On a key anniversary for the Equal Rights Amendment, Democratic members of Congress this week launched a new effort to recognize the amendment and its gender equity protections under the Constitution — but what it will mean in the long run remains unclear.
Rep. Jackie Speier of California announced Thursday that she would help file a resolution that recognizes that the amendment is a part of the Constitution because the text of the ERA states that it goes into effect two years after enough states ratify it.
Thursday marks exactly two years since lawmakers in the Virginia legislature ratified the ERA, making it the 38th and final state needed to add the amendment to the Constitution.
“This resolution draws attention to the fact that it is law, and should be reflected as such,” Speier told The 19th.
But the ERA’s addition as the country’s 28th Amendment has been ensnared in questions of legitimacy by opponents who say the last three states that ratified the ERA — Nevada in 2017, Illinois in 2018 and Virginia in 2020 — did so way past deadlines imposed by Congress in the 1970s and 1980s for ratifying the amendment. Litigation has followed, and some attorneys believe more legal challenges are on the way if people believe they can now cite the ERA in gender discrimination lawsuits
Supporters of the ERA have noted in part that the rules around adding an amendment are ambiguous but that those spelled out in the Constitution — that Congress must approve it with a two-thirds majority and so must three-fourths of state legislatures — have been met. They’ve also emphasized their belief that Congress has the power to decide what happens next.
The resolution from Speier and Rep. Carolyn Maloney of New York comes after the U.S. Department of Justice Office of Legal Counsel (OLC) on Wednesday released a new opinion, this one revising its 2020 opinion about the amendment’s future.
The 2020 opinion, under the Trump administration, said that a deadline imposed decades ago by Congress was binding. Further, it said the United States archivist, a federal employee who certifies new amendments to the U.S. Constitution, did not have the authority to certify the ERA. The archivist has cited that DOJ opinion in refusing to certify the ERA.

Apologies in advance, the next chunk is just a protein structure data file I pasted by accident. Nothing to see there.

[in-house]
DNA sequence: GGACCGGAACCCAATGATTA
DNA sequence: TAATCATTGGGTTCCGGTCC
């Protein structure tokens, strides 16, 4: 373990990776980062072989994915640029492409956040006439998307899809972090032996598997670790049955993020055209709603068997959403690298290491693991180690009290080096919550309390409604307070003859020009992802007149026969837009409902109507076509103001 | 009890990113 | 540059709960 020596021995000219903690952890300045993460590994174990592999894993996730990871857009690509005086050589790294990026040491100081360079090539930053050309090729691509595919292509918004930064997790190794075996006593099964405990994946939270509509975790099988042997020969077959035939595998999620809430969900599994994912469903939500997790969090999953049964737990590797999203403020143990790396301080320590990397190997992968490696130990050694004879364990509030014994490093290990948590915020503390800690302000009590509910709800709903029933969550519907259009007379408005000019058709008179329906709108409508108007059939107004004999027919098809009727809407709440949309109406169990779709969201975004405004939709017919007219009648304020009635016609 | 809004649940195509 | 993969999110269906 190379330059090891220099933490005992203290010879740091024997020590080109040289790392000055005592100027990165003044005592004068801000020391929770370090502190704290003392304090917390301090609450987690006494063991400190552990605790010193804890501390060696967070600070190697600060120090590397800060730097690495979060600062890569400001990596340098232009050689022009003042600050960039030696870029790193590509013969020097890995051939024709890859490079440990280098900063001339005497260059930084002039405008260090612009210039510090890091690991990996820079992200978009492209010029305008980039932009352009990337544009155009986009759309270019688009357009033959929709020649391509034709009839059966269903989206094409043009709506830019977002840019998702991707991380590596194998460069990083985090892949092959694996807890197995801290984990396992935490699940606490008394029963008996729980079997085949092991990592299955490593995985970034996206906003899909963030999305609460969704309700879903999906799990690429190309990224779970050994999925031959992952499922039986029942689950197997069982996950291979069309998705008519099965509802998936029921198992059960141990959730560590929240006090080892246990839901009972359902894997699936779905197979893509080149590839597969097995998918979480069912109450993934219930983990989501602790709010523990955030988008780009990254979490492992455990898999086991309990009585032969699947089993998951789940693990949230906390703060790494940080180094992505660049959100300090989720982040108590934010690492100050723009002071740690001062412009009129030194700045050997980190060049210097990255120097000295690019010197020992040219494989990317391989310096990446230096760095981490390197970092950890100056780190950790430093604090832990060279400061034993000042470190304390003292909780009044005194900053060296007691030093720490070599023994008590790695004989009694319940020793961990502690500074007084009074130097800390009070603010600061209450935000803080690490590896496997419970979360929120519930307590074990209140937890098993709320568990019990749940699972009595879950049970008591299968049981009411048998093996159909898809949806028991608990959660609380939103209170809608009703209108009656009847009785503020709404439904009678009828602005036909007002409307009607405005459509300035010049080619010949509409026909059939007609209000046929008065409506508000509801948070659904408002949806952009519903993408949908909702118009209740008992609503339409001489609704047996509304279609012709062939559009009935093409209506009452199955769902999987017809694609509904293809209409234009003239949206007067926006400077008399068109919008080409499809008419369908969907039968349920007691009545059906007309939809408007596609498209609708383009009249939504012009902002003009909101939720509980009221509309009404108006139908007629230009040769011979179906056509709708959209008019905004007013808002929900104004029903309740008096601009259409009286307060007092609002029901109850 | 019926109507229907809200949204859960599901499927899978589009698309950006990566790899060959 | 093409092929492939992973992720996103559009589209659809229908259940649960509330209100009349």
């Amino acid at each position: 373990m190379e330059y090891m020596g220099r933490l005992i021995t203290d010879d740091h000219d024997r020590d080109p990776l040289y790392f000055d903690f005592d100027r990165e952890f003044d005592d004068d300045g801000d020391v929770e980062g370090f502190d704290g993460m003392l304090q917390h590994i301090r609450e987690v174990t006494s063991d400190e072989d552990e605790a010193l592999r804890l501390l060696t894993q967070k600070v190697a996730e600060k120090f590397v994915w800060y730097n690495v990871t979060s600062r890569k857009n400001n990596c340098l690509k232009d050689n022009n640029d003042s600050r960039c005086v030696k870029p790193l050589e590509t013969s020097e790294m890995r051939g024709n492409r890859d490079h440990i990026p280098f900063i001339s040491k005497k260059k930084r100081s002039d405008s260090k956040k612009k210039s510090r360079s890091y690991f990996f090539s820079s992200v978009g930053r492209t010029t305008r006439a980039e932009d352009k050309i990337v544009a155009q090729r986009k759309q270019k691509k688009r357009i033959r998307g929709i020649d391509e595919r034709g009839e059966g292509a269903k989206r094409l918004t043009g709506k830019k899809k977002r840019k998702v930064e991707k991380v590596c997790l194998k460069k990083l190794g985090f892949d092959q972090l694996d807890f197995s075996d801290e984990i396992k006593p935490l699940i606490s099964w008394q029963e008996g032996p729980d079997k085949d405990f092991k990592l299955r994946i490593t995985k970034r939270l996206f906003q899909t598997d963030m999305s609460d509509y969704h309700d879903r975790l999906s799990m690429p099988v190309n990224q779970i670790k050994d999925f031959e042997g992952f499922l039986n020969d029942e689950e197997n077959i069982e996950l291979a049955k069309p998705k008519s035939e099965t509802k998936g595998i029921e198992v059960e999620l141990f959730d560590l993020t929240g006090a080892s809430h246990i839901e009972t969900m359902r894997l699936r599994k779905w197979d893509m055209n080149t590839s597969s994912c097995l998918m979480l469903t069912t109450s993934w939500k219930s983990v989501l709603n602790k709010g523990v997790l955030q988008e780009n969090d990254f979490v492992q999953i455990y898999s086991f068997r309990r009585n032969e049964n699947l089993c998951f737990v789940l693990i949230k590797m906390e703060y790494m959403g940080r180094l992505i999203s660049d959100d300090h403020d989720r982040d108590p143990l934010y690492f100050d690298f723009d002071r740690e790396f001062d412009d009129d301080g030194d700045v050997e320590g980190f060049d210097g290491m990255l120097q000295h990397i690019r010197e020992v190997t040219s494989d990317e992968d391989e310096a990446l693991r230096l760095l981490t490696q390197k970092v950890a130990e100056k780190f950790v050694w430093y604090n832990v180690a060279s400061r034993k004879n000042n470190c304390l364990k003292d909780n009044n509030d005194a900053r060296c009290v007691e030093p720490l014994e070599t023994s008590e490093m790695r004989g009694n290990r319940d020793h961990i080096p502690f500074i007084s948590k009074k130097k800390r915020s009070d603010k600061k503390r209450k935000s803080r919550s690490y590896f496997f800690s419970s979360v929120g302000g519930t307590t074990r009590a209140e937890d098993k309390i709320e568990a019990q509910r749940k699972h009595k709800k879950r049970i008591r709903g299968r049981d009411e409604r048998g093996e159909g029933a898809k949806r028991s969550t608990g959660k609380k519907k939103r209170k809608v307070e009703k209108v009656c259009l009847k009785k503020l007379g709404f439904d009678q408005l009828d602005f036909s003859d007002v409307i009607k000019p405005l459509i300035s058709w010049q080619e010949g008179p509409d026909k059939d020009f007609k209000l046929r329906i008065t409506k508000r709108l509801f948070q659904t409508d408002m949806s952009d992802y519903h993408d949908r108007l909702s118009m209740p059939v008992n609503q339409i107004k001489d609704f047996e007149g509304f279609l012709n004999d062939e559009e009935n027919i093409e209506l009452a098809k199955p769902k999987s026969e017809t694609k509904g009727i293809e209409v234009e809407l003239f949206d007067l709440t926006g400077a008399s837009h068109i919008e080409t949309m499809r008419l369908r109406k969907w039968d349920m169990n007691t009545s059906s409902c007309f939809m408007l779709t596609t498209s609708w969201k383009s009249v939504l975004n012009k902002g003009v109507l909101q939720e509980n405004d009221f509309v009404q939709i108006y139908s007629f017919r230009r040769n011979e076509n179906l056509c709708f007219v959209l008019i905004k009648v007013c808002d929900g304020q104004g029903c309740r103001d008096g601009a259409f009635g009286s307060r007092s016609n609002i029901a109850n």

A lawsuit filed by attorneys general for the last three states that ratified the ERA also challenged the archivist’s actions. A district court judge dismissed the lawsuit last year, saying there was no legal grounds to proceed. An appeal is pending.
The latest OLC opinion does not withdraw the previous one but instead clarifies that the law does not provide “clear guidance” on the ratification process. It also does not instruct the archivist to certify the ERA.
“Whether the ERA is part of the Constitution will be resolved not by an OLC opinion but by the courts and Congress,” according to the opinion.
President Joe Biden noted the new opinion’s potential significance in a statement Thursday that called on Congress to act “immediately” to pass a resolution recognizing the ERA. He did not mention the archivist.
“As the recently published Office of Legal Counsel memorandum makes clear, there is nothing standing in Congress’s way from doing so. No one should be discriminated against based on their sex — and we, as a nation, must stand up for full women’s equality,” he said.
ERA supporters see a ‘significant victory’
Supporters of the Equal Rights Amendment cheered on the developments Thursday during a news conference that preceded a planned rally.